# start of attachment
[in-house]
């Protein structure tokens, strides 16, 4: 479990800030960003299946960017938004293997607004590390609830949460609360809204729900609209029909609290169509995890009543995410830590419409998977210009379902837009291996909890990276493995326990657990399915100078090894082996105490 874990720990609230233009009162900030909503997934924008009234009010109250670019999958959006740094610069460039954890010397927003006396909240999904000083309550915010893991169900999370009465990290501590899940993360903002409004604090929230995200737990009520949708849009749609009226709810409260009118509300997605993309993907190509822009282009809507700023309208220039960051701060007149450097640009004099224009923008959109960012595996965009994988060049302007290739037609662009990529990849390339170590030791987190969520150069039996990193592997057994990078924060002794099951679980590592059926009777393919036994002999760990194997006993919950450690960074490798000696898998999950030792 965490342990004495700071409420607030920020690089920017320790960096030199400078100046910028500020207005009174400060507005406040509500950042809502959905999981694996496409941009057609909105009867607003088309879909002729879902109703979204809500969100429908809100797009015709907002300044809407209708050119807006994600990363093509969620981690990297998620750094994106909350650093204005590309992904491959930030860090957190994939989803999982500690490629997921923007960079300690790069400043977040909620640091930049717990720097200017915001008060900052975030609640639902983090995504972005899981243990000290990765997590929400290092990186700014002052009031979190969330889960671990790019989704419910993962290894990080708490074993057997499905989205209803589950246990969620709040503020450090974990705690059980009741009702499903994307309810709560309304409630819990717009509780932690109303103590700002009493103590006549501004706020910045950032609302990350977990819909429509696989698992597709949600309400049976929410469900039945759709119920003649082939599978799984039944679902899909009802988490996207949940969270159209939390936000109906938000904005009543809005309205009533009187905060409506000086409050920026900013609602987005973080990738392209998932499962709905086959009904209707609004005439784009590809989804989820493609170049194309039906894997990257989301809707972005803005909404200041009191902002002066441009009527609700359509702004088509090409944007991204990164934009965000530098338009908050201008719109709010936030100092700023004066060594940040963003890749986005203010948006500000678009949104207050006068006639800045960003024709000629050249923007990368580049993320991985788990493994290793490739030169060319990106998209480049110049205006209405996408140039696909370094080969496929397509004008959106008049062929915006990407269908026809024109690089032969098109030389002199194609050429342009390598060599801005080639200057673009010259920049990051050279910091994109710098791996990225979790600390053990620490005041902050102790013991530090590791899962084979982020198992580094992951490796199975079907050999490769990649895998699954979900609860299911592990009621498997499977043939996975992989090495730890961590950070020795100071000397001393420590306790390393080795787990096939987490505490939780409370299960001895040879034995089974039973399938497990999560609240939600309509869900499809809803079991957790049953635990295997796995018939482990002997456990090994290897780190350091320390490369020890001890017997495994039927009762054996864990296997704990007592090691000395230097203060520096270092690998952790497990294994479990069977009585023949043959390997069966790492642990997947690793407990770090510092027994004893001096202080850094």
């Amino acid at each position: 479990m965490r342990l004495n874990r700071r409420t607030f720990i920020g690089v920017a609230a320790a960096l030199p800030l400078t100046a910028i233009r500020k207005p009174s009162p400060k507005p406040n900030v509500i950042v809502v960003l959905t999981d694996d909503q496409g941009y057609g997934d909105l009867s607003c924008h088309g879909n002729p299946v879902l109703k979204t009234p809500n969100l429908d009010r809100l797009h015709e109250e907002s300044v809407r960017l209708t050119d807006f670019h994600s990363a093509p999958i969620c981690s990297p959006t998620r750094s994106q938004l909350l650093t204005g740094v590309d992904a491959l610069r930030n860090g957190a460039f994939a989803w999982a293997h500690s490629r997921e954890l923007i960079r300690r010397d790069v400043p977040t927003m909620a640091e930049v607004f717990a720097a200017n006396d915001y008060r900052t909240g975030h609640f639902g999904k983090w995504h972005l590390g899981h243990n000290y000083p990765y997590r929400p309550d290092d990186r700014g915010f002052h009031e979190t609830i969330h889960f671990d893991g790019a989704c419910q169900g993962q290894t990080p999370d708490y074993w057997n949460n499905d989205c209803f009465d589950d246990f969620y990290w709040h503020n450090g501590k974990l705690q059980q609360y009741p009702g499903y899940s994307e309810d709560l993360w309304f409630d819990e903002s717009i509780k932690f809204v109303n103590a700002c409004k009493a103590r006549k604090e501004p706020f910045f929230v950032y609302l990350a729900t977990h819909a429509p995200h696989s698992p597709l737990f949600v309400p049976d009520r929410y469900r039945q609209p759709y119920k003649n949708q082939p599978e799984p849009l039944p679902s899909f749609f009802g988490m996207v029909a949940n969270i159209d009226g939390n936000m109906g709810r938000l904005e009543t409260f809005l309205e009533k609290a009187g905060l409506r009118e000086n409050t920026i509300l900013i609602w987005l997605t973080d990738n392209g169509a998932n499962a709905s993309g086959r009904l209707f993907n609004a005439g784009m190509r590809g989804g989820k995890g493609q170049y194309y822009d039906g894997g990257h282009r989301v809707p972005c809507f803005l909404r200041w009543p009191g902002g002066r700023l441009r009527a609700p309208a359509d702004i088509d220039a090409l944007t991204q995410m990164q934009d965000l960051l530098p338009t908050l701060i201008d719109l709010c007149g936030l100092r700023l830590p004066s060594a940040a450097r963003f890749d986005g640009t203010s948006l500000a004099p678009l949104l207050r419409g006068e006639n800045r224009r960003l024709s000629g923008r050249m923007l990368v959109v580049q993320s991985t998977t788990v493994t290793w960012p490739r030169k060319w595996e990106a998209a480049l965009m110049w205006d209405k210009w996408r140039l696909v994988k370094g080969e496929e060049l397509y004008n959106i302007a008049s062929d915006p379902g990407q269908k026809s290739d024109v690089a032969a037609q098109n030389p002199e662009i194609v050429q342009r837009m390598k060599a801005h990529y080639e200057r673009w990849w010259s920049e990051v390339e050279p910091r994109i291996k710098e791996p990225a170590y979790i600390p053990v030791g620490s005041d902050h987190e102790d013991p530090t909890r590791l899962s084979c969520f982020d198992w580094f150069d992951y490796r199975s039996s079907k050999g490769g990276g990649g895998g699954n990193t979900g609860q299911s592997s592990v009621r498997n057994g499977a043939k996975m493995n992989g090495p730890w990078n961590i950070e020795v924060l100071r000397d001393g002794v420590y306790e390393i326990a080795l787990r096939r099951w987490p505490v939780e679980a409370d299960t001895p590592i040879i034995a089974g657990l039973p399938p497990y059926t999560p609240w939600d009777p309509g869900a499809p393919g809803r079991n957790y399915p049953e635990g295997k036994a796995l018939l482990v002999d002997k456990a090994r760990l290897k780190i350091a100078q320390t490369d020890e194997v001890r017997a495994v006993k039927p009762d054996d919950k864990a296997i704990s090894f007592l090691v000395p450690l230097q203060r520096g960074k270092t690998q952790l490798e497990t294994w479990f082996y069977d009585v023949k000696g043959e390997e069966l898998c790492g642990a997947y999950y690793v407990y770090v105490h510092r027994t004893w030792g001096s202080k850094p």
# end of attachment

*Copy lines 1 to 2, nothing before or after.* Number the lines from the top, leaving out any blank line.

[in-house]
């Protein structure tokens, strides 16, 4: 479990800030960003299946960017938004293997607004590390609830949460609360809204729900609209029909609290169509995890009543995410830590419409998977210009379902837009291996909890990276493995326990657990399915100078090894082996105490 874990720990609230233009009162900030909503997934924008009234009010109250670019999958959006740094610069460039954890010397927003006396909240999904000083309550915010893991169900999370009465990290501590899940993360903002409004604090929230995200737990009520949708849009749609009226709810409260009118509300997605993309993907190509822009282009809507700023309208220039960051701060007149450097640009004099224009923008959109960012595996965009994988060049302007290739037609662009990529990849390339170590030791987190969520150069039996990193592997057994990078924060002794099951679980590592059926009777393919036994002999760990194997006993919950450690960074490798000696898998999950030792 965490342990004495700071409420607030920020690089920017320790960096030199400078100046910028500020207005009174400060507005406040509500950042809502959905999981694996496409941009057609909105009867607003088309879909002729879902109703979204809500969100429908809100797009015709907002300044809407209708050119807006994600990363093509969620981690990297998620750094994106909350650093204005590309992904491959930030860090957190994939989803999982500690490629997921923007960079300690790069400043977040909620640091930049717990720097200017915001008060900052975030609640639902983090995504972005899981243990000290990765997590929400290092990186700014002052009031979190969330889960671990790019989704419910993962290894990080708490074993057997499905989205209803589950246990969620709040503020450090974990705690059980009741009702499903994307309810709560309304409630819990717009509780932690109303103590700002009493103590006549501004706020910045950032609302990350977990819909429509696989698992597709949600309400049976929410469900039945759709119920003649082939599978799984039944679902899909009802988490996207949940969270159209939390936000109906938000904005009543809005309205009533009187905060409506000086409050920026900013609602987005973080990738392209998932499962709905086959009904209707609004005439784009590809989804989820493609170049194309039906894997990257989301809707972005803005909404200041009191902002002066441009009527609700359509702004088509090409944007991204990164934009965000530098338009908050201008719109709010936030100092700023004066060594940040963003890749986005203010948006500000678009949104207050006068006639800045960003024709000629050249923007990368580049993320991985788990493994290793490739030169060319990106998209480049110049205006209405996408140039696909370094080969496929397509004008959106008049062929915006990407269908026809024109690089032969098109030389002199194609050429342009390598060599801005080639200057673009010259920049990051050279910091994109710098791996990225979790600390053990620490005041902050102790013991530090590791899962084979982020198992580094992951490796199975079907050999490769990649895998699954979900609860299911592990009621498997499977043939996975992989090495730890961590950070020795100071000397001393420590306790390393080795787990096939987490505490939780409370299960001895040879034995089974039973399938497990999560609240939600309509869900499809809803079991957790049953635990295997796995018939482990002997456990090994290897780190350091320390490369020890001890017997495994039927009762054996864990296997704990007592090691000395230097203060520096270092690998952790497990294994479990069977009585023949043959390997069966790492642990997947690793407990770090510092027994004893001096202080850094």